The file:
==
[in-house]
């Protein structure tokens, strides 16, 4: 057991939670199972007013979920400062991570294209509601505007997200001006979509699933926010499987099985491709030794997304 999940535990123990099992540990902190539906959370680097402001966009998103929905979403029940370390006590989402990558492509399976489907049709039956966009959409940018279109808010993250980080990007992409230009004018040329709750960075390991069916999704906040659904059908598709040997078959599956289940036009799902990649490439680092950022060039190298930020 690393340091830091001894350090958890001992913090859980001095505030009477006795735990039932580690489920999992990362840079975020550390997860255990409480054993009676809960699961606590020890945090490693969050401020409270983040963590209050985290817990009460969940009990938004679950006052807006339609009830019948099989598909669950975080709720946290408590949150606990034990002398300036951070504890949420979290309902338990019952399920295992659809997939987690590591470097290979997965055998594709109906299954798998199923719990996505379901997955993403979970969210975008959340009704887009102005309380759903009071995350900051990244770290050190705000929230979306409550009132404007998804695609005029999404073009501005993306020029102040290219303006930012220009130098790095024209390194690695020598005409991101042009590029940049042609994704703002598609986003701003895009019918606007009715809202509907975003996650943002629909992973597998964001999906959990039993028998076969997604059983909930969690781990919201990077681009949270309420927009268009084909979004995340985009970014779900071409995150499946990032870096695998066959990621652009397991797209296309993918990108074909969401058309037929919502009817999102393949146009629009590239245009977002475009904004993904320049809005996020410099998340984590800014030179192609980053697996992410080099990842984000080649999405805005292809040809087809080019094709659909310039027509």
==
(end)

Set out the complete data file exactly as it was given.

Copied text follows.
[in-house]
């Protein structure tokens, strides 16, 4: 057991939670199972007013979920400062991570294209509601505007997200001006979509699933926010499987099985491709030794997304 999940535990123990099992540990902190539906959370680097402001966009998103929905979403029940370390006590989402990558492509399976489907049709039956966009959409940018279109808010993250980080990007992409230009004018040329709750960075390991069916999704906040659904059908598709040997078959599956289940036009799902990649490439680092950022060039190298930020 690393340091830091001894350090958890001992913090859980001095505030009477006795735990039932580690489920999992990362840079975020550390997860255990409480054993009676809960699961606590020890945090490693969050401020409270983040963590209050985290817990009460969940009990938004679950006052807006339609009830019948099989598909669950975080709720946290408590949150606990034990002398300036951070504890949420979290309902338990019952399920295992659809997939987690590591470097290979997965055998594709109906299954798998199923719990996505379901997955993403979970969210975008959340009704887009102005309380759903009071995350900051990244770290050190705000929230979306409550009132404007998804695609005029999404073009501005993306020029102040290219303006930012220009130098790095024209390194690695020598005409991101042009590029940049042609994704703002598609986003701003895009019918606007009715809202509907975003996650943002629909992973597998964001999906959990039993028998076969997604059983909930969690781990919201990077681009949270309420927009268009084909979004995340985009970014779900071409995150499946990032870096695998066959990621652009397991797209296309993918990108074909969401058309037929919502009817999102393949146009629009590239245009977002475009904004993904320049809005996020410099998340984590800014030179192609980053697996992410080099990842984000080649999405805005292809040809087809080019094709659909310039027509």